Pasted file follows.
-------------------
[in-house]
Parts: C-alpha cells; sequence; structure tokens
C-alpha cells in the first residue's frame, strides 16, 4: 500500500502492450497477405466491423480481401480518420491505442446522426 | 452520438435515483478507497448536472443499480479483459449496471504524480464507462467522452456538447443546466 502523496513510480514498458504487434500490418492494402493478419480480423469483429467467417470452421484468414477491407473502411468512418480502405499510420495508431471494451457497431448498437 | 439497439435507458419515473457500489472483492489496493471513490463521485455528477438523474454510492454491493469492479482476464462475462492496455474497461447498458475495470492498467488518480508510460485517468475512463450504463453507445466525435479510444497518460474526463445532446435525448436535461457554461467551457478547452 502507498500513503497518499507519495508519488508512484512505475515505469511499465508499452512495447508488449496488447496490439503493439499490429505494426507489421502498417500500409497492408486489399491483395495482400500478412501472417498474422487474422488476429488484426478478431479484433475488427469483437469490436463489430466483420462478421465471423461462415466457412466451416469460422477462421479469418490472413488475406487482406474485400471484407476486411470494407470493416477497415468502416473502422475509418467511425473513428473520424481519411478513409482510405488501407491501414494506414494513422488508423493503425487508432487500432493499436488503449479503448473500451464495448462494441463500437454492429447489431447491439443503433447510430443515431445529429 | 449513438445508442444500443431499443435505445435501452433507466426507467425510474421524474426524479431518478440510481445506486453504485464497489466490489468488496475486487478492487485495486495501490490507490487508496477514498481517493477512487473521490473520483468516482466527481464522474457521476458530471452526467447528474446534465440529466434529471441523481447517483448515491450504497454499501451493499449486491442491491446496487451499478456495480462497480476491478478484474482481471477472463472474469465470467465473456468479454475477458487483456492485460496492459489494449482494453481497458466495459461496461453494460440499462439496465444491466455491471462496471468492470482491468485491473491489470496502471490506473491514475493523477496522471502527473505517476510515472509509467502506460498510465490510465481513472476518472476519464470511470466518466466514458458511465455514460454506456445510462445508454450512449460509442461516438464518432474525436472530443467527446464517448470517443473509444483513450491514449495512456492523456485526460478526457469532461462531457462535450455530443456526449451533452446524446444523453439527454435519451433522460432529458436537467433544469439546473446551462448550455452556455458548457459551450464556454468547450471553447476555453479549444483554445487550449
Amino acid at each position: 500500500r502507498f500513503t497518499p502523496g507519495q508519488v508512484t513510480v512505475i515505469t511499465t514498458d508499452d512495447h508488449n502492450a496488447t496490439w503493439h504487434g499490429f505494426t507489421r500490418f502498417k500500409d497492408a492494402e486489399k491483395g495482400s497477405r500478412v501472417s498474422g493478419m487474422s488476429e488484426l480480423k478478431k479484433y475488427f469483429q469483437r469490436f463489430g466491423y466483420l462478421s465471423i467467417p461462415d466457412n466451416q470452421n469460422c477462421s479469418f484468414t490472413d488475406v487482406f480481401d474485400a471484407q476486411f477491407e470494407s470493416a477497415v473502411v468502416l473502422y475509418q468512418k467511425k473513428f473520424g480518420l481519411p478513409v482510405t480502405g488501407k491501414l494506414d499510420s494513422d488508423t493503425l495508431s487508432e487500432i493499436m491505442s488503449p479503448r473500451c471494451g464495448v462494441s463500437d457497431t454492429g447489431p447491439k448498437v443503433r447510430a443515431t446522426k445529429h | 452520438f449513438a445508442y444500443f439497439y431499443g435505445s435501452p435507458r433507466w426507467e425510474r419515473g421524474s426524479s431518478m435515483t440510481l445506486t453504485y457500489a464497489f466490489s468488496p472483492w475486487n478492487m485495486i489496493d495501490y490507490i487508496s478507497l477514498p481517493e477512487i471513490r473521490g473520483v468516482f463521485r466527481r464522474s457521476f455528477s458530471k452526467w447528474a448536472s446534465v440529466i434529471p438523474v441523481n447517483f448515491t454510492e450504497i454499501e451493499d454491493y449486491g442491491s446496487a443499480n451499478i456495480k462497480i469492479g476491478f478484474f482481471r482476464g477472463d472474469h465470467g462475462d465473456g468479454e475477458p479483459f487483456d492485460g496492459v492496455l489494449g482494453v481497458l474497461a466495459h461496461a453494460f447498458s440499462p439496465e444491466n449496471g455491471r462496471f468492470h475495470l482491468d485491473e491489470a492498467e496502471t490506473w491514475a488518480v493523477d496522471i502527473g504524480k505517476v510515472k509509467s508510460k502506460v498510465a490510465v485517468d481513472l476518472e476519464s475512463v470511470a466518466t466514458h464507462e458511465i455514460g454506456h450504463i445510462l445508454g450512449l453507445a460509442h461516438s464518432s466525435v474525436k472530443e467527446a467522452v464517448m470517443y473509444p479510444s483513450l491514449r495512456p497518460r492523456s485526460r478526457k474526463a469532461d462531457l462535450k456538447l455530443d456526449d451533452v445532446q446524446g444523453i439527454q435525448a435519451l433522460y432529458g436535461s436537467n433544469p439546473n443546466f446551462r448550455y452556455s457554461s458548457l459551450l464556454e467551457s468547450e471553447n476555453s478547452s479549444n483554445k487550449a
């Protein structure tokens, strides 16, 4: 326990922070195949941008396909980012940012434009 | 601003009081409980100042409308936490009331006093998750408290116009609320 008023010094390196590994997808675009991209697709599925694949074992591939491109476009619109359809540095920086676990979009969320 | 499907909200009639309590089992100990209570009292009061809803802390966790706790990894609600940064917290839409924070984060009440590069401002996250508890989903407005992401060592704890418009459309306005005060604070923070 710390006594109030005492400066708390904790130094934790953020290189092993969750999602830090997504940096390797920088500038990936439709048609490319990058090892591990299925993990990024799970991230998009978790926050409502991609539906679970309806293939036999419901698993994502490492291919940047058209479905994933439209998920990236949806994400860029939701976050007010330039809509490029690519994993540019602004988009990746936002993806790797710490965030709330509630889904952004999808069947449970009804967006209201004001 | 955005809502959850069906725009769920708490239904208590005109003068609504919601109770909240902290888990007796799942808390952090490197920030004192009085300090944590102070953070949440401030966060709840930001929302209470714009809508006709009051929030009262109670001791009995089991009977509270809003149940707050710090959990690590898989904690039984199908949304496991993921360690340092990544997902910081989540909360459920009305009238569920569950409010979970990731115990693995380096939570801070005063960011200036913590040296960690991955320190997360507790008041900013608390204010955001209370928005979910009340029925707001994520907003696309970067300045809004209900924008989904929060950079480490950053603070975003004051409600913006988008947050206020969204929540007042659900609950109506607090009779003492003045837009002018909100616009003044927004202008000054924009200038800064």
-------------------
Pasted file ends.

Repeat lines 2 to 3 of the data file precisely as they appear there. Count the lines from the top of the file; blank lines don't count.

Parts: C-alpha cells; sequence; structure tokens
C-alpha cells in the first residue's frame, strides 16, 4: 500500500502492450497477405466491423480481401480518420491505442446522426 | 452520438435515483478507497448536472443499480479483459449496471504524480464507462467522452456538447443546466 502523496513510480514498458504487434500490418492494402493478419480480423469483429467467417470452421484468414477491407473502411468512418480502405499510420495508431471494451457497431448498437 | 439497439435507458419515473457500489472483492489496493471513490463521485455528477438523474454510492454491493469492479482476464462475462492496455474497461447498458475495470492498467488518480508510460485517468475512463450504463453507445466525435479510444497518460474526463445532446435525448436535461457554461467551457478547452 502507498500513503497518499507519495508519488508512484512505475515505469511499465508499452512495447508488449496488447496490439503493439499490429505494426507489421502498417500500409497492408486489399491483395495482400500478412501472417498474422487474422488476429488484426478478431479484433475488427469483437469490436463489430466483420462478421465471423461462415466457412466451416469460422477462421479469418490472413488475406487482406474485400471484407476486411470494407470493416477497415468502416473502422475509418467511425473513428473520424481519411478513409482510405488501407491501414494506414494513422488508423493503425487508432487500432493499436488503449479503448473500451464495448462494441463500437454492429447489431447491439443503433447510430443515431445529429 | 449513438445508442444500443431499443435505445435501452433507466426507467425510474421524474426524479431518478440510481445506486453504485464497489466490489468488496475486487478492487485495486495501490490507490487508496477514498481517493477512487473521490473520483468516482466527481464522474457521476458530471452526467447528474446534465440529466434529471441523481447517483448515491450504497454499501451493499449486491442491491446496487451499478456495480462497480476491478478484474482481471477472463472474469465470467465473456468479454475477458487483456492485460496492459489494449482494453481497458466495459461496461453494460440499462439496465444491466455491471462496471468492470482491468485491473491489470496502471490506473491514475493523477496522471502527473505517476510515472509509467502506460498510465490510465481513472476518472476519464470511470466518466466514458458511465455514460454506456445510462445508454450512449460509442461516438464518432474525436472530443467527446464517448470517443473509444483513450491514449495512456492523456485526460478526457469532461462531457462535450455530443456526449451533452446524446444523453439527454435519451433522460432529458436537467433544469439546473446551462448550455452556455458548457459551450464556454468547450471553447476555453479549444483554445487550449